KILMICHAEL – In 2015, Mark Lawson was tapped to head the North Mississippi Veterans Memorial Cemetery in Kilmichael. Less than four years later, on February 1, 2019, Lawson was named cemetery director for both veterans cemeteries in Mississippi, one in Kilmichael and one in Newton.
He sees his role as an honor – a way of serving those who have served their country.
“The veterans are important,” Lawson said, shortly after her came on board in Kilmichael. “That is why I do this. They’ve earned the respect we must show them.”
Lawson, who lives in Kilmichael with his wife, Penny, splits his time between the two locations, overseeing the day-to-day operations and maintaining the standards of the National Cemetery Association.
Since Kilmichael’s cemetery was dedicated in August 2017, the 50-acre, picturesque cemetery, located on Highway 82 in Kilmichael, is now the final resting place for more than 150 service men and women, veterans, and their families. With its gleaming carillon tower at its center, the cemetery features pristine landscaping and manicured lawns in a peaceful rural setting.
Lawson oversaw every element of construction of the more than $6 million cemetery development in Kilmichael, under former Mississippi Veteran Affairs director Randy Reeves.
“[Reeves] built this cemetery, but we maintain it,” Lawson said.
Newton’s cemetery is similarly constructed, with about 1,200 buried there. In 2020, the cemetery received a $3.6 million grant, and Lawson oversaw the cemetery’s expansion of 1,500 new crypts, landscaping, and irrigation system.
Lawson began his career with Mississippi’s veterans cemeteries as the Veteran Service Officer in Newton, and he was groomed to become the cemetery director of Kilmichael.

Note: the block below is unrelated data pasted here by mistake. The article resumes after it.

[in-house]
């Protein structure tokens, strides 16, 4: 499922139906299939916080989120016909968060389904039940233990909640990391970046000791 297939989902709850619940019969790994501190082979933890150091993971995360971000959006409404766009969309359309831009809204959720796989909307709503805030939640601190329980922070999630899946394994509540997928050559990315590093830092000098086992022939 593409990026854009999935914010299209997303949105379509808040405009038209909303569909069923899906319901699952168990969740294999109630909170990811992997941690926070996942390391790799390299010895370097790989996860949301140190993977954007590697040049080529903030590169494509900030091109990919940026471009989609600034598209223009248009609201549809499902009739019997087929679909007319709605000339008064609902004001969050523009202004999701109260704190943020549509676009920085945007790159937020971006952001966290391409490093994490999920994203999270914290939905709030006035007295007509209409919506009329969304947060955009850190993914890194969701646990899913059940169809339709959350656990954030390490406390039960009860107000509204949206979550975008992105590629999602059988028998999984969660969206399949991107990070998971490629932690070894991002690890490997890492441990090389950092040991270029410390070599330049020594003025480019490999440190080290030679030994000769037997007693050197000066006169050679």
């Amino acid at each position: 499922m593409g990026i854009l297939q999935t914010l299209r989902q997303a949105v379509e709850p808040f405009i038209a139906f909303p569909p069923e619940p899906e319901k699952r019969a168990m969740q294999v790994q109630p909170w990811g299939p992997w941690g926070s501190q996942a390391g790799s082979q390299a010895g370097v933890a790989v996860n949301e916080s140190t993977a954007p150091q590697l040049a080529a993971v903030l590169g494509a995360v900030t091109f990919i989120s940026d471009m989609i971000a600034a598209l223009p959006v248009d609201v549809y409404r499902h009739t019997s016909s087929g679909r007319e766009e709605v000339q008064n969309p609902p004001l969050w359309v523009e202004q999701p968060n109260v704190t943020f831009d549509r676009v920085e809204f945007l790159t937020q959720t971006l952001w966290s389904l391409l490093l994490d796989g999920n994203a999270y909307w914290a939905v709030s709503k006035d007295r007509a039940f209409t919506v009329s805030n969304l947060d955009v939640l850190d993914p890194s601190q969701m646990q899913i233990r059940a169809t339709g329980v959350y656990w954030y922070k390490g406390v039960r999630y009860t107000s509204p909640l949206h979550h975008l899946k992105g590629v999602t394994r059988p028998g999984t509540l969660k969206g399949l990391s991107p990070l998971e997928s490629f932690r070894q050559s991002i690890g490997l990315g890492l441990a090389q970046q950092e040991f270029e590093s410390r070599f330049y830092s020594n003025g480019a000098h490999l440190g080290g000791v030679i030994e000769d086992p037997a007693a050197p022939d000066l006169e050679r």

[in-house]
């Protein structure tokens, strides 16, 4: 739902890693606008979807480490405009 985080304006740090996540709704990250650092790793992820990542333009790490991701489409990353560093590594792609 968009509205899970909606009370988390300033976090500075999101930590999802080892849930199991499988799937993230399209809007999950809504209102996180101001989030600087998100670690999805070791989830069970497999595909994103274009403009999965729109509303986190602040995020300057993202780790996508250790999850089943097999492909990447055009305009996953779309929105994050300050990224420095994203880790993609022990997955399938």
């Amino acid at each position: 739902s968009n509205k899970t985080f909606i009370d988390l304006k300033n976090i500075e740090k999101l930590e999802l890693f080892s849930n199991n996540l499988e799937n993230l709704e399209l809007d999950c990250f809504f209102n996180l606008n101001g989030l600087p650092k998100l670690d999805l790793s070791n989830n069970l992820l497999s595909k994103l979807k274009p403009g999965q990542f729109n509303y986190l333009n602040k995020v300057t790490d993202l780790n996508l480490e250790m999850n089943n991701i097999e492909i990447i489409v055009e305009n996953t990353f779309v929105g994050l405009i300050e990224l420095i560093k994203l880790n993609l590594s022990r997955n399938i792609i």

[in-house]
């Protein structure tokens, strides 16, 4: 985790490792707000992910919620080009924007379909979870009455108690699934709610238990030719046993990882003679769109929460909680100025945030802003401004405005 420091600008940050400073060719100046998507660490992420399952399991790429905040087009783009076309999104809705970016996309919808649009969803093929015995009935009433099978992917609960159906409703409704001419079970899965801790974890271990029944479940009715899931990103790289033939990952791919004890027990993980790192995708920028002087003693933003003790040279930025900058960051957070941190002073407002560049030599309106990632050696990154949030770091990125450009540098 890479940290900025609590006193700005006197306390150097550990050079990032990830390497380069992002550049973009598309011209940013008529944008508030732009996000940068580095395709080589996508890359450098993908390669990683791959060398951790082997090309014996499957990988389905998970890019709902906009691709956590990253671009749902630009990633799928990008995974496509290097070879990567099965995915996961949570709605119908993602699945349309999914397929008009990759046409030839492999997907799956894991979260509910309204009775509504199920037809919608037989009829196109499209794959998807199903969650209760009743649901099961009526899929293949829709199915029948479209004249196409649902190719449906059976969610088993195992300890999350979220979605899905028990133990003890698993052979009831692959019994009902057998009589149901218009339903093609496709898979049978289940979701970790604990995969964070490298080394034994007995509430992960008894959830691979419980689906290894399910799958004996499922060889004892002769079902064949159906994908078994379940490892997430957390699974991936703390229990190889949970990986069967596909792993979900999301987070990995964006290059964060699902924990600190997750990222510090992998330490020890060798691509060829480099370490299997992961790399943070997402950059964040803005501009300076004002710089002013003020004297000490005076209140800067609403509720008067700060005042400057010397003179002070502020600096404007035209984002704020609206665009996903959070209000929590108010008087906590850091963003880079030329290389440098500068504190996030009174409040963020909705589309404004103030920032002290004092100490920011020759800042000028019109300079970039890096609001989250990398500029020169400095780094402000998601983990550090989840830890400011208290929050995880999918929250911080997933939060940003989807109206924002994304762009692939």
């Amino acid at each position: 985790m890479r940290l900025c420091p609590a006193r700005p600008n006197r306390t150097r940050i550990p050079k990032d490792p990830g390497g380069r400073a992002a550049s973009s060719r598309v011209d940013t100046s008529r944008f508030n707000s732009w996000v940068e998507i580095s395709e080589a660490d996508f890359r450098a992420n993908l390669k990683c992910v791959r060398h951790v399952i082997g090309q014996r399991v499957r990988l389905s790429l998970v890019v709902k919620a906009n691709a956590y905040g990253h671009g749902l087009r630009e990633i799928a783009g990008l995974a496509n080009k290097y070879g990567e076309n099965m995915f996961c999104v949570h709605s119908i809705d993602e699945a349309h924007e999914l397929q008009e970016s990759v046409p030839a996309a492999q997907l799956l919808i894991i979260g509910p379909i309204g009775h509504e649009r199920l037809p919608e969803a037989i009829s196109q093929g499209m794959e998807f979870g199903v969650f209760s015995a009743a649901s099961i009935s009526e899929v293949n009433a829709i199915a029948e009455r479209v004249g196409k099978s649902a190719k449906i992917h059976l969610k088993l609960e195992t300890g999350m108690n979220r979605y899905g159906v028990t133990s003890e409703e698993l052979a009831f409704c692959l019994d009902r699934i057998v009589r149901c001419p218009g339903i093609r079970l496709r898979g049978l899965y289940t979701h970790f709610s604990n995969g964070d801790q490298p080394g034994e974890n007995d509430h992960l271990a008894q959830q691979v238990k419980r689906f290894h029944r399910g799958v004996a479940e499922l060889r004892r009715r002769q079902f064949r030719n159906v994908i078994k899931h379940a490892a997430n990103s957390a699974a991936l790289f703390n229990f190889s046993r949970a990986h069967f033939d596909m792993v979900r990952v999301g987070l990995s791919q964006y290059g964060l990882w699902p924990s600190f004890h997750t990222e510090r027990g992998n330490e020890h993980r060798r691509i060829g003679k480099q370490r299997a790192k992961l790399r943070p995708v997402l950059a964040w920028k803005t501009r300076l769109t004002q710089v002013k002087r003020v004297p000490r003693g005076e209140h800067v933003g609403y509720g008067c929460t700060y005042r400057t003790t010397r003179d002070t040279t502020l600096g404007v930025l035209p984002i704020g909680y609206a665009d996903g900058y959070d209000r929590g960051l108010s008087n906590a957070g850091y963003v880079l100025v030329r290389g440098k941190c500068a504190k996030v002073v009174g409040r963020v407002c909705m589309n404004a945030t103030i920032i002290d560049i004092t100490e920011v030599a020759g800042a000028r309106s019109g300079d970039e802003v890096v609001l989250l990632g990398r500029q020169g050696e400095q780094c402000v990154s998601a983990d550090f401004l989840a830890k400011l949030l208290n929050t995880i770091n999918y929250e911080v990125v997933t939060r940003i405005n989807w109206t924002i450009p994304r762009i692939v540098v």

Lawson, a native of Texas, came to Mississippi as an Air Traffic Controller First Class Petty Officer and was stationed at the Navy Air Station in Meridian. He said he and his wife came to Mississippi to retire, accepting an assignment closer to his best friend who was stationed there.
His move to Mississippi meant he would keep a promise to his three daughters – a promise to graduate from the same high school.
In December 2010, Lawson retired from the service, and due to health reasons, he was disqualified from seeking an air traffic controller position in the private sector. He explained that he discovered the position for the Veterans Service Officer at Newton, and began in June 2012.
Serving as liaison between the family and the funeral home and the cemetery, he was in charge of scheduling, ordering head stones, and organizing the committal service at the committal shelter.
A few years later, in 2015, Lawson accepted the position of cemetery director for the Kilmichael cemetery, and he and his wife relocated to Montgomery County.
“It was an opportunity to run my own cemetery – a national shrine,” Lawson said in 2017. “It was an easy decision.”
For the veterans and their families he serves, Lawson and his staffs look to ensure the utmost reverence and attention for detail in every service. This provides a sense of peace for families as they grieve the loss of a loved one.